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How we elected a new chair for the Biology Department

22 Jun

pennie-chairA few months ago, our department needed to elect a new chair. I was part of the election committee and I couldn’t find much useful information online on how to elect a chair. Now that we have done it, I thought I share how we did it!

Finding candidates to run for chair and volunteers for the election committee

The associate chair for HRTP send out an email to ask who would like to run for chair and to ask who would like to sit on the election committee.

Fairly quickly, four people said they wanted to run for chair, but only few people wanted to be on the election committee. The associate chair for HRTP then sent out a second email to ask for volunteers, letting everyone know that there were not yet enough volunteers. Quickly, people volunteered and we had a committee of 5 (4 women, 1 man, 3 full, 1 associate and 1 assistant prof, one URM).

Setting deadlines

The election committee met a few times. We agreed that we wanted to try to  to make the election as much as possible about the future of the department and not a popularity contest. We also needed to do things quickly because of university deadlines.

The committee quickly decided on some deadlines:

  1. a deadline for people to let us know that they were running for chair
  2. a deadline for the candidates to send us two pages with their vision / plan for the department (to be shared with people in the department)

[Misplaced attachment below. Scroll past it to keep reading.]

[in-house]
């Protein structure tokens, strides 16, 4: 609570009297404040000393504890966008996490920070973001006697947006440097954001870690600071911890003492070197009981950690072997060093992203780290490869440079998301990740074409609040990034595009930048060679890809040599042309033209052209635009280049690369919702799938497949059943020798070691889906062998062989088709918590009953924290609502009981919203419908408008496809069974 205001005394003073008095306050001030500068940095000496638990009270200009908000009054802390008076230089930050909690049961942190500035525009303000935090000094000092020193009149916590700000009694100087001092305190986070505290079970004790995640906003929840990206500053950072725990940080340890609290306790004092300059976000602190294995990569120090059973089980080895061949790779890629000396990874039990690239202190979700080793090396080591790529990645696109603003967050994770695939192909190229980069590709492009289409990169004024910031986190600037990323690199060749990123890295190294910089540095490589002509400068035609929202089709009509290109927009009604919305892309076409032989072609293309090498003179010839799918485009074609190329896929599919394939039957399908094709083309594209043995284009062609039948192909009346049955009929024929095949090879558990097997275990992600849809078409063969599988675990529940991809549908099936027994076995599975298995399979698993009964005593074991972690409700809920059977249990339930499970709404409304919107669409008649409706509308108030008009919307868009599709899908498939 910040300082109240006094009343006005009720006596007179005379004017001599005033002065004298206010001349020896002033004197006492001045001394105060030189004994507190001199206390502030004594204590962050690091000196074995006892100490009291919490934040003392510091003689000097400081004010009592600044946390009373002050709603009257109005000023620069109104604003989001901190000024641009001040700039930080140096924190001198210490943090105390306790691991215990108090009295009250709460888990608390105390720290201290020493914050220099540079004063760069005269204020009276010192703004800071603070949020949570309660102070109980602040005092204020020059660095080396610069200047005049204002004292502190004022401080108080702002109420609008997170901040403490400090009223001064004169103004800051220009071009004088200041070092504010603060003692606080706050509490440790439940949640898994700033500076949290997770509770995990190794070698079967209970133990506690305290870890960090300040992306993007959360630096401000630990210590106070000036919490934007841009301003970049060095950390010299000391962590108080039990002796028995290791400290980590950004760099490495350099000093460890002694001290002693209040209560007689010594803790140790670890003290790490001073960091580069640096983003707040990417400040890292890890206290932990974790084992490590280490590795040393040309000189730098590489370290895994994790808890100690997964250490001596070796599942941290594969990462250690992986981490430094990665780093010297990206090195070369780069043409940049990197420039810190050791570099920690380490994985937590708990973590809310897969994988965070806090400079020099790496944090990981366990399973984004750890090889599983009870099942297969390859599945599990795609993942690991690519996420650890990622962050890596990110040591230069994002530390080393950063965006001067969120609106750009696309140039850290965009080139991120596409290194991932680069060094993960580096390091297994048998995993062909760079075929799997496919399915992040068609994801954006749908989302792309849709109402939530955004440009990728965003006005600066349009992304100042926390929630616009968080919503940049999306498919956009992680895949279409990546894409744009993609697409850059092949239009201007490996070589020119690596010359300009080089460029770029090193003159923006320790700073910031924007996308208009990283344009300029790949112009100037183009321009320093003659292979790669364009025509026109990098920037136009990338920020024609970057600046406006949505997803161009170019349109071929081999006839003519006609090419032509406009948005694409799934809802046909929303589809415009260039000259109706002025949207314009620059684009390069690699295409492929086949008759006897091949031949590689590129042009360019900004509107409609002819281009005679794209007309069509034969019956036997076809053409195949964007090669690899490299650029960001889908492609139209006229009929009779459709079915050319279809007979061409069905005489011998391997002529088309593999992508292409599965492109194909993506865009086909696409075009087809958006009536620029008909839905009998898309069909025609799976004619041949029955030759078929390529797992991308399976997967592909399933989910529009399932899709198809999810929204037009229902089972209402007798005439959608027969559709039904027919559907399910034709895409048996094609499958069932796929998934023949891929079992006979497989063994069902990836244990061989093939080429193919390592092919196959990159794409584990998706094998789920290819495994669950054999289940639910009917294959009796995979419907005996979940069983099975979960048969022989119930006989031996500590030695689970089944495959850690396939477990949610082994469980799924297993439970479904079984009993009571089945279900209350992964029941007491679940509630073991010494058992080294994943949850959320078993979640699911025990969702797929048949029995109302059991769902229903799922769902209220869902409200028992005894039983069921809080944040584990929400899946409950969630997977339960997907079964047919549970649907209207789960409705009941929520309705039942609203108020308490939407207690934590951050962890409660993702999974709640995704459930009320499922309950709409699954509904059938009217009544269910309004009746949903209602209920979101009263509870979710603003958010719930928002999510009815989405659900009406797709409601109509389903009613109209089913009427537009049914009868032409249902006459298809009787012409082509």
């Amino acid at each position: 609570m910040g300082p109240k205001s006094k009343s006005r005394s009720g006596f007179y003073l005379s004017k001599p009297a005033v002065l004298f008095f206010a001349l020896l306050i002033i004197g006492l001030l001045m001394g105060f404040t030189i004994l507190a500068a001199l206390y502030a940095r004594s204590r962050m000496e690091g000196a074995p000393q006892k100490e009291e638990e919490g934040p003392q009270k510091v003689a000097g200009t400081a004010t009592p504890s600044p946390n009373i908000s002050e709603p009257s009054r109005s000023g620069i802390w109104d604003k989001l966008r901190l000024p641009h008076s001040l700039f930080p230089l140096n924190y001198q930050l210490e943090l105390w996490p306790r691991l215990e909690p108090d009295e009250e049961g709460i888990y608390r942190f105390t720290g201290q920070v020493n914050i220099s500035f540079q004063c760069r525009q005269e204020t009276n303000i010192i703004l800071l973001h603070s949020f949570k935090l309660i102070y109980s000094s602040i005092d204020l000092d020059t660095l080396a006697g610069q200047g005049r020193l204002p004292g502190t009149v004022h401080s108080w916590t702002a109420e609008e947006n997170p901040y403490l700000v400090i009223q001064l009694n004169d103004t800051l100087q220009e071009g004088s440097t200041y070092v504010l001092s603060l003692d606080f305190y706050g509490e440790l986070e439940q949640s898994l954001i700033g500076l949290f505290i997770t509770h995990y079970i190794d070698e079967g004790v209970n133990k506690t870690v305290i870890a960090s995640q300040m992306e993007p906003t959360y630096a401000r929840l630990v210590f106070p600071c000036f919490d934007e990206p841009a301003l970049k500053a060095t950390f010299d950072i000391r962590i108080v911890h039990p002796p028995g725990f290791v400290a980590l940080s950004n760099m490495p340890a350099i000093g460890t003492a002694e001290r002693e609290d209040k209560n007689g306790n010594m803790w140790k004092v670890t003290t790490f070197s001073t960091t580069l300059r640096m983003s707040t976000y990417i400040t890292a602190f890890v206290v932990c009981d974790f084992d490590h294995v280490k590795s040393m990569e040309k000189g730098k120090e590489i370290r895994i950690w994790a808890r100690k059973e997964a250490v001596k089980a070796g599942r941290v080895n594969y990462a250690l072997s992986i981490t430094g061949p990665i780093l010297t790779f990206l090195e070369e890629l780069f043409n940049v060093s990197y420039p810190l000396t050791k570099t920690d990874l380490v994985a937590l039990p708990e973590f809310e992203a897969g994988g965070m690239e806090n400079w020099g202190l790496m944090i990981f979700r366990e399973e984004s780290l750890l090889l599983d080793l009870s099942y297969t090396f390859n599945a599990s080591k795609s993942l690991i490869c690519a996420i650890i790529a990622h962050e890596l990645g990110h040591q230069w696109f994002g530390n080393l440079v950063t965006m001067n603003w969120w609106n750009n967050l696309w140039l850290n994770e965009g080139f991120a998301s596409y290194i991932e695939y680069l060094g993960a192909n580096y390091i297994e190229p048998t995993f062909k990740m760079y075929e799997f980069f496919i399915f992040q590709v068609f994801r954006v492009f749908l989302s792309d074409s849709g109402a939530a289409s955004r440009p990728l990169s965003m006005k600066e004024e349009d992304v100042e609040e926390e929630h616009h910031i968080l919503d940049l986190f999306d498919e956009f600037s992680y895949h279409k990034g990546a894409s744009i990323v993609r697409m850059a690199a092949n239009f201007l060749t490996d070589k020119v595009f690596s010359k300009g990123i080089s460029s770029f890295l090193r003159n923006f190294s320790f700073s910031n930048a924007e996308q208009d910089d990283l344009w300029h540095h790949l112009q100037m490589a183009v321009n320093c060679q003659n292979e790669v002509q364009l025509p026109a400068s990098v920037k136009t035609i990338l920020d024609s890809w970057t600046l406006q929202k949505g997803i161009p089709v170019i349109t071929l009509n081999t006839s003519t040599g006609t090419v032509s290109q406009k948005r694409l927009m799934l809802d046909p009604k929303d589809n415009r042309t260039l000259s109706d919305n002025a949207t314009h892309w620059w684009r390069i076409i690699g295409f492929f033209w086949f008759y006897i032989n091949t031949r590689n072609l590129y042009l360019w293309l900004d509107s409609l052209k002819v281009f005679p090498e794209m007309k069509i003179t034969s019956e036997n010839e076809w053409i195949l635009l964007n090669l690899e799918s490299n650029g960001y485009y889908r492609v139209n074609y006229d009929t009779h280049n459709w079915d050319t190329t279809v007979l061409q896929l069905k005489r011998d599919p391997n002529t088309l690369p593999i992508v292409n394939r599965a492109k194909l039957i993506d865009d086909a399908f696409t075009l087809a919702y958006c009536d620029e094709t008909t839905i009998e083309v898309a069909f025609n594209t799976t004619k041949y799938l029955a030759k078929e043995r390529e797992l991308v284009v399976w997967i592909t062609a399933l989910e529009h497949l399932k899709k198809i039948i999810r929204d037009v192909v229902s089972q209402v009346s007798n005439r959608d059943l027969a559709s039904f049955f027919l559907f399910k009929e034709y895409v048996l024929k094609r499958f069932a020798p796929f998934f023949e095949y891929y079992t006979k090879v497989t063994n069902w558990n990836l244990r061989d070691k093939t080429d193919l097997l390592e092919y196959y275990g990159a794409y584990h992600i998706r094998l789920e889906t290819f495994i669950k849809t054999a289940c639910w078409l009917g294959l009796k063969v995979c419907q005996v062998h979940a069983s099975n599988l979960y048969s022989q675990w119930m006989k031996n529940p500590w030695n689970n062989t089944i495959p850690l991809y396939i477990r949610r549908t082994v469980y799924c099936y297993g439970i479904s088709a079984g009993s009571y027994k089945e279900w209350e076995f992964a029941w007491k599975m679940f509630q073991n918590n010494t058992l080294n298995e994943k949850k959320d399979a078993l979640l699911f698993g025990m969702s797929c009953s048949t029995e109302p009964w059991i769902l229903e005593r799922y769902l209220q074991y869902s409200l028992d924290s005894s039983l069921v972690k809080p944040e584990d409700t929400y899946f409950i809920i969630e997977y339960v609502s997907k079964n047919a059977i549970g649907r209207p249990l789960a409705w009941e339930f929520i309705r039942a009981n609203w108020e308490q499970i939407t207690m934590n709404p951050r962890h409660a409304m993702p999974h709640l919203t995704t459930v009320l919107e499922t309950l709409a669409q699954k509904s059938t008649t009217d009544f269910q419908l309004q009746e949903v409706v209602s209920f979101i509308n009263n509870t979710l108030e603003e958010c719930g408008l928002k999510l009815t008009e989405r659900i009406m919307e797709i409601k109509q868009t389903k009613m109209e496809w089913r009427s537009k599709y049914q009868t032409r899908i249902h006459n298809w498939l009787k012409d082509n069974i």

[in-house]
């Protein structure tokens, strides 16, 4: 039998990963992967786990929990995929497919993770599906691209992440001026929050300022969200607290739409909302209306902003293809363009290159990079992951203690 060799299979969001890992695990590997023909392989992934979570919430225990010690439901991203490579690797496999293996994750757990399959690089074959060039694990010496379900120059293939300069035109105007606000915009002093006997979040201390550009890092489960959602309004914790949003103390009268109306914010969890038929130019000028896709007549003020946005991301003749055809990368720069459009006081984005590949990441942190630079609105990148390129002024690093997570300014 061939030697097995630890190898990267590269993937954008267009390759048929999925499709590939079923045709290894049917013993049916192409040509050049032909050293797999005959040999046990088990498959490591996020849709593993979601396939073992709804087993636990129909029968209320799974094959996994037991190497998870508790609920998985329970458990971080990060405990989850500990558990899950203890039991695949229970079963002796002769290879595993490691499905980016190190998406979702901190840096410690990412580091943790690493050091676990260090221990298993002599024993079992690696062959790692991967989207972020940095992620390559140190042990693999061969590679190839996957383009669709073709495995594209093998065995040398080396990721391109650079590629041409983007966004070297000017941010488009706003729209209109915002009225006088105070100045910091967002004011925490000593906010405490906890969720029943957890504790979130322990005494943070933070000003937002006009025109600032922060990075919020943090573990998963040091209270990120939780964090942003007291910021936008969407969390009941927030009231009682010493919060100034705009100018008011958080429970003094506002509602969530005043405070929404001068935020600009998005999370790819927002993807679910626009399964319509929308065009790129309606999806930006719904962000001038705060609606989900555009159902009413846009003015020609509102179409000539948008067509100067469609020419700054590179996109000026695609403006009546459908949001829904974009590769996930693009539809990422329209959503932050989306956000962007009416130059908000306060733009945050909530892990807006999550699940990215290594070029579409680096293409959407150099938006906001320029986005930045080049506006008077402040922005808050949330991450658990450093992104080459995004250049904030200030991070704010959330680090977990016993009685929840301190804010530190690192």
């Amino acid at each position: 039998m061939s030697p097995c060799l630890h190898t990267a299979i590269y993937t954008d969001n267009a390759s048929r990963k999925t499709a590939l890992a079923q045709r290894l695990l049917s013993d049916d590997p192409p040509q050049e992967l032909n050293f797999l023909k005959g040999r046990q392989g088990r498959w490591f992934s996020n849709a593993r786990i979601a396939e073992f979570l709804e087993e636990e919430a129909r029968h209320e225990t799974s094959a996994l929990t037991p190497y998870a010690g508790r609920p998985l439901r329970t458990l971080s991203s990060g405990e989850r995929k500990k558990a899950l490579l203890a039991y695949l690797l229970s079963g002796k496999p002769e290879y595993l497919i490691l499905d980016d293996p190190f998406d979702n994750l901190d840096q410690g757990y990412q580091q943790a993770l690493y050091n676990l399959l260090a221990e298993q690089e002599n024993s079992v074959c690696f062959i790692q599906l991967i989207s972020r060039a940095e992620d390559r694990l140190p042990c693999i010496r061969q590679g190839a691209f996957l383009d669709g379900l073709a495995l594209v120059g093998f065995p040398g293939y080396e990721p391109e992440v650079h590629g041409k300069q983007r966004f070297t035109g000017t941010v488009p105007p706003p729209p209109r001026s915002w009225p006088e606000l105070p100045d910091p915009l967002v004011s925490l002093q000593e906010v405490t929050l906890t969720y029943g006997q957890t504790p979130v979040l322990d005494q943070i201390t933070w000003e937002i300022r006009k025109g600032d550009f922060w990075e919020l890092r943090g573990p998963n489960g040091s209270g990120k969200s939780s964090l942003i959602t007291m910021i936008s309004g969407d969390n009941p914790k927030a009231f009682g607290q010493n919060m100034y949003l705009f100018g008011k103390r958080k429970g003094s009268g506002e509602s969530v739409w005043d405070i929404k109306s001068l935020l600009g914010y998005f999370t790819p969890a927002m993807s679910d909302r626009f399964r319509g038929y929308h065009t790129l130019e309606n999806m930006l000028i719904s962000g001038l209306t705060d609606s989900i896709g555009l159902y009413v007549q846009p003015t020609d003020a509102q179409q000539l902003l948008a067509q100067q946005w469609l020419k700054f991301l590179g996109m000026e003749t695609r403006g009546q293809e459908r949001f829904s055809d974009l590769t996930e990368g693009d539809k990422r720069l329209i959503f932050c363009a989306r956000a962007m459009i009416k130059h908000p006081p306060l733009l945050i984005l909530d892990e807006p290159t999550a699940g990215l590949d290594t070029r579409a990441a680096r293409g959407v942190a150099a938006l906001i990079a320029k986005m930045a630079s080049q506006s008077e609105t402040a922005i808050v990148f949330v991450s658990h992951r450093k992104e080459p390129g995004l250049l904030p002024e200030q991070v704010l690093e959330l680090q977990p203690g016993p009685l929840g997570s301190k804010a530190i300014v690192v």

3. a deadline for everyone else in the department to send in questions for the candidates (to be asked at the town hall department meeting).
  4. a day for a department meeting devoted to getting to know the plans of the candidates (town hall)
  5. a day for the ballots to be due

Someone from the election committee also talked to the dean of the college about how we could support our new chair. The dean agreed that the department could spend money on hiring a part-time lab tech for the new chair. I think it was useful that this conversation happened before the election, and also that the candidates themselves didn’t have to do this.

Instant-runoff voting

The election committee decided to use the method of instant-runoff voting for the election.

Instant-runoff voting allows everyone to vote for their favorite candidate. Everybody also indicates a second, third etc choice. Initially, only first choices are counted. If one candidate has more than 50% of the first choice votes, then this candidate wins. If no one has more than 50% of the votes, the candidate with the fewest votes is eliminated. For all ballots that had this candidate as their first choice, the second choice now counts. Votes are counted again and if someone has more than 50% of the votes, than that person wins. If not, the candidate with the least votes is eliminated again. The process continues until there is a winner.

Here’s an example of how this could work. Imagine, Hillary, Bernie and Trump all ran against each other. Bernie gets 10%, Hillary 44% and Trump also 46% of the votes in the first round. In the “normal” system, Trump would win and the Hillary voters would blame the Bernie voters for letting a Republican win the election. In the instant-runoff system, however, we would notice that no one has more than 50%, so we go to the second round. Bernie is eliminated because he has the fewest votes, and since most Bernie voters likely ranked Hillary second and Trump third, these votes are transferred to Hillary, allowing her to win in the second round with 54% of the votes.

A town hall meeting with all candidates